Posted by | May 29, 2010 14:00 | Filed under: Top Stories

Actor and photographer Dennis Hopper, best known for the 1969 classic “Easy Rider”, died at his Hollywood home from prostate cancer.

In a wildly varied career spanning more than 50 years, Hopper appeared alongside his mentor James Dean in “Rebel Without a Cause” and “Giant” in the 1950s and played maniacs in such films as “Apocalypse Now,” “Blue Velvet” and “Speed.”

He received two Oscar nominations — for writing “EasyRider” (with co-star Peter Fonda and Terry Southern), and for a rare heartwarming turn as an alcoholic high-school basketball coach in the 1986 drama “Hoosiers.”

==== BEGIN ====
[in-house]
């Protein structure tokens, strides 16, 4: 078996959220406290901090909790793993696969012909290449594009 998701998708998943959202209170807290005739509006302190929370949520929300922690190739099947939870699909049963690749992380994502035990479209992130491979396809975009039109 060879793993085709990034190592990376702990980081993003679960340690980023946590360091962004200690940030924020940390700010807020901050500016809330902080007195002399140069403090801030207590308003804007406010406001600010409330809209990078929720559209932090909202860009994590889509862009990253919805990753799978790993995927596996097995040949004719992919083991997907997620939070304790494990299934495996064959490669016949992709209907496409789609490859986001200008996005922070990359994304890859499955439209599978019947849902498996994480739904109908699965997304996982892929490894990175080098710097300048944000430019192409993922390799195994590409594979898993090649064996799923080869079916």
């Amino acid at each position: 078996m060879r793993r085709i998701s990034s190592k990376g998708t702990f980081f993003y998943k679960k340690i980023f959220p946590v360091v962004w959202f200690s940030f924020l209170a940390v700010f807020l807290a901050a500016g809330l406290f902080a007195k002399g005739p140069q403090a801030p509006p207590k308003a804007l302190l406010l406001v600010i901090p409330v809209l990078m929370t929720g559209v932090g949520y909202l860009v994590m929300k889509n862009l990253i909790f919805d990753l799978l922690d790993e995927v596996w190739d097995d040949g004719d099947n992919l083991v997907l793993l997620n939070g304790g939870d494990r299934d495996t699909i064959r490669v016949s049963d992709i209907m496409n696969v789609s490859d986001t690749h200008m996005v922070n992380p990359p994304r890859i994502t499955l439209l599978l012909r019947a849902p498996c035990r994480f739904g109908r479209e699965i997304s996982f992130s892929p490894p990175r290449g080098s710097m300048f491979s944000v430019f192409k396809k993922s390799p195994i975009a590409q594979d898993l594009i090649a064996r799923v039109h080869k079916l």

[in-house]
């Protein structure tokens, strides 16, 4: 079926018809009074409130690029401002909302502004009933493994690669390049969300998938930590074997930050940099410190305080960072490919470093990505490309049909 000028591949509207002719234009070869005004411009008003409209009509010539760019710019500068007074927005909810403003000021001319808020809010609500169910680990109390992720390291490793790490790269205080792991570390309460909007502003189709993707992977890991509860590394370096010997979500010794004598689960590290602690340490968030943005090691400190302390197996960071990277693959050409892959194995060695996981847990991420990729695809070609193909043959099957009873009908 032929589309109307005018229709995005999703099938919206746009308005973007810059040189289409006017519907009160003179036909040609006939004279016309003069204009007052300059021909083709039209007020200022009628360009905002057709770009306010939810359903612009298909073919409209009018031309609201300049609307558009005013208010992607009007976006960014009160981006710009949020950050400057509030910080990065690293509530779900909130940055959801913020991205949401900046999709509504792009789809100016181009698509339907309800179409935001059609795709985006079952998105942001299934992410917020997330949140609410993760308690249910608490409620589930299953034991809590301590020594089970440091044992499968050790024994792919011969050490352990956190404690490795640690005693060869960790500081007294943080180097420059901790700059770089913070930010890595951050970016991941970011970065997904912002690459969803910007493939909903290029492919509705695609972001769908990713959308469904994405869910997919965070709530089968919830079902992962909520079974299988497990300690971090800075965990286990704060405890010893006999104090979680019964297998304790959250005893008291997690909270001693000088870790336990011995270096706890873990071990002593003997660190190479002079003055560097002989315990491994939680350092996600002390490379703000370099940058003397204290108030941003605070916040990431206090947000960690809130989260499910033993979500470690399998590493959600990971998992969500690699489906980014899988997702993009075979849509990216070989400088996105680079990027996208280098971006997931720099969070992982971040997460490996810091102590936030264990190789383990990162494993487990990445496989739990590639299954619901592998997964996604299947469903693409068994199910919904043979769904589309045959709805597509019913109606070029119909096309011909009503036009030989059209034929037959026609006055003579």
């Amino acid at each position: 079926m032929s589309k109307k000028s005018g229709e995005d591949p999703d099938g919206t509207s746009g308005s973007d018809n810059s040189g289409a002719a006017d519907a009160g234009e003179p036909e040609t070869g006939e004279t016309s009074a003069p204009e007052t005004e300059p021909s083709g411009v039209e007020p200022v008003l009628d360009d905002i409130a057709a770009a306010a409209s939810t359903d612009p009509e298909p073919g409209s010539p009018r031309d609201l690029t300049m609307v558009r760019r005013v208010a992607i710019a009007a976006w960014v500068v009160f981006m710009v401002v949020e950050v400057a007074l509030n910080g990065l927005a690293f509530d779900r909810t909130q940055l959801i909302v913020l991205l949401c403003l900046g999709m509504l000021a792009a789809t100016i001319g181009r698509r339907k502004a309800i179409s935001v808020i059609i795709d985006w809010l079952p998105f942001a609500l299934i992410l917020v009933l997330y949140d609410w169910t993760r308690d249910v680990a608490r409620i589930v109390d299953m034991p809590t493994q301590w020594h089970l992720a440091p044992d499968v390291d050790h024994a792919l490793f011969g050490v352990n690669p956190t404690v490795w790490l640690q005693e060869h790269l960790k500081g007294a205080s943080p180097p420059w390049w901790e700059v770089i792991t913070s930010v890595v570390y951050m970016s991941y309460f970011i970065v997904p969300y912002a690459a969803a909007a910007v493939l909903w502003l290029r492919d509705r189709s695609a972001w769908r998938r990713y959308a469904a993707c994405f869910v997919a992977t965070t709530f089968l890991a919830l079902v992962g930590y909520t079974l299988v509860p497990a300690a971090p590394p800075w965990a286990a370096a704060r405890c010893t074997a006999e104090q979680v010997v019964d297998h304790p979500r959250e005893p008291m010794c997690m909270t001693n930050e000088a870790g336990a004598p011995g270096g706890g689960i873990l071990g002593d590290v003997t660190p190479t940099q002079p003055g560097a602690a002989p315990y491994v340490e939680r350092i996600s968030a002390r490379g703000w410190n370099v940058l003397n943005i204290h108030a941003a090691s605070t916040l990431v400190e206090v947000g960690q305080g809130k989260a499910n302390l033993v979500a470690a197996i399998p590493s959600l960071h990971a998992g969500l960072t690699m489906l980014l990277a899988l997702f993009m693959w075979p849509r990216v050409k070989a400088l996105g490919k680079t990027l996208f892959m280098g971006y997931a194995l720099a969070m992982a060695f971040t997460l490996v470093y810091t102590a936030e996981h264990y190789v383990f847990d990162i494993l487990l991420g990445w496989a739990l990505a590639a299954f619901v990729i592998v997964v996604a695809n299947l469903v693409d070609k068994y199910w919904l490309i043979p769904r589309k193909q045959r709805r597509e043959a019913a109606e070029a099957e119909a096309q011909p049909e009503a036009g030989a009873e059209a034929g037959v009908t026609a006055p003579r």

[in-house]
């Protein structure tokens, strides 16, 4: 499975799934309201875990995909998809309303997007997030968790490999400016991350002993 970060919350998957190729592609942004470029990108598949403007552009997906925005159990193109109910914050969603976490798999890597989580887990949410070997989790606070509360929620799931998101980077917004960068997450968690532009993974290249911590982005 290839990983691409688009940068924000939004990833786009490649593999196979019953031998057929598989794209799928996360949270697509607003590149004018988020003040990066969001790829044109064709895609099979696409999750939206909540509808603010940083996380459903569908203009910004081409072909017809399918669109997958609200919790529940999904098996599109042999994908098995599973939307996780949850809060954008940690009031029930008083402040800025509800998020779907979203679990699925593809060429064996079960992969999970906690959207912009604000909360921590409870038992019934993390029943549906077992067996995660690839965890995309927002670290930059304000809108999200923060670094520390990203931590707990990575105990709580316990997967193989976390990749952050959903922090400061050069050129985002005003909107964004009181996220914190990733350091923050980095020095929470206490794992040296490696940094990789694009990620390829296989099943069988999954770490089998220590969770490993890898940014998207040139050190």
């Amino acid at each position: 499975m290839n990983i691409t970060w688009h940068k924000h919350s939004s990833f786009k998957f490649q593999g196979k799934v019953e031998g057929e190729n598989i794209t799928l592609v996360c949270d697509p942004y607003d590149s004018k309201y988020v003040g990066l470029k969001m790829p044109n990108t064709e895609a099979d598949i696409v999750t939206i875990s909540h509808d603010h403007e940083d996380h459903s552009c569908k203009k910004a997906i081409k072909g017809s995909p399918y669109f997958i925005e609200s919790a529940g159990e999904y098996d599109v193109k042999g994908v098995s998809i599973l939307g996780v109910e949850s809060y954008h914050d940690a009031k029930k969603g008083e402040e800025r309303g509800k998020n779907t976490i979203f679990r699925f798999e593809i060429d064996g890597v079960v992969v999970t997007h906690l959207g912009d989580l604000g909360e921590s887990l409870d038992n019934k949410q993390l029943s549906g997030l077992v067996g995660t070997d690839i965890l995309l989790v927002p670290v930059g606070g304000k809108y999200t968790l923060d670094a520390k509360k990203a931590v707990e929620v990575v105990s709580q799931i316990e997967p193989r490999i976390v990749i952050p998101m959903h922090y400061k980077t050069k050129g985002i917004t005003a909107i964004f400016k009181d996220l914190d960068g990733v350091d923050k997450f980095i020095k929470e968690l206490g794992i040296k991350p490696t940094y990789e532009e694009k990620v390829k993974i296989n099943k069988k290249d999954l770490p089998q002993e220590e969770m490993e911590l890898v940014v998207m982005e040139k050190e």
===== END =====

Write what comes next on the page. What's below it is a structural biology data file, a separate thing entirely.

“Easy Rider”, which also introduced a young Jack Nicholson, introduced a new era in Hollywood.

The low-budget blockbuster, originally conceived by Fonda, introduced mainstream moviegoers to pot-smoking, cocaine-dealing, long-haired bikers.

“We’d gone through the whole ’60s and nobody had made a film about anybody smoking grass without going out and killing a bunch of nurses,” Hopper told Entertainment Weekly in 2005. “I wanted ‘Easy Rider’ to be a time capsule for people about that period.”

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By: Alan

Alan Colmes is the publisher of Liberaland.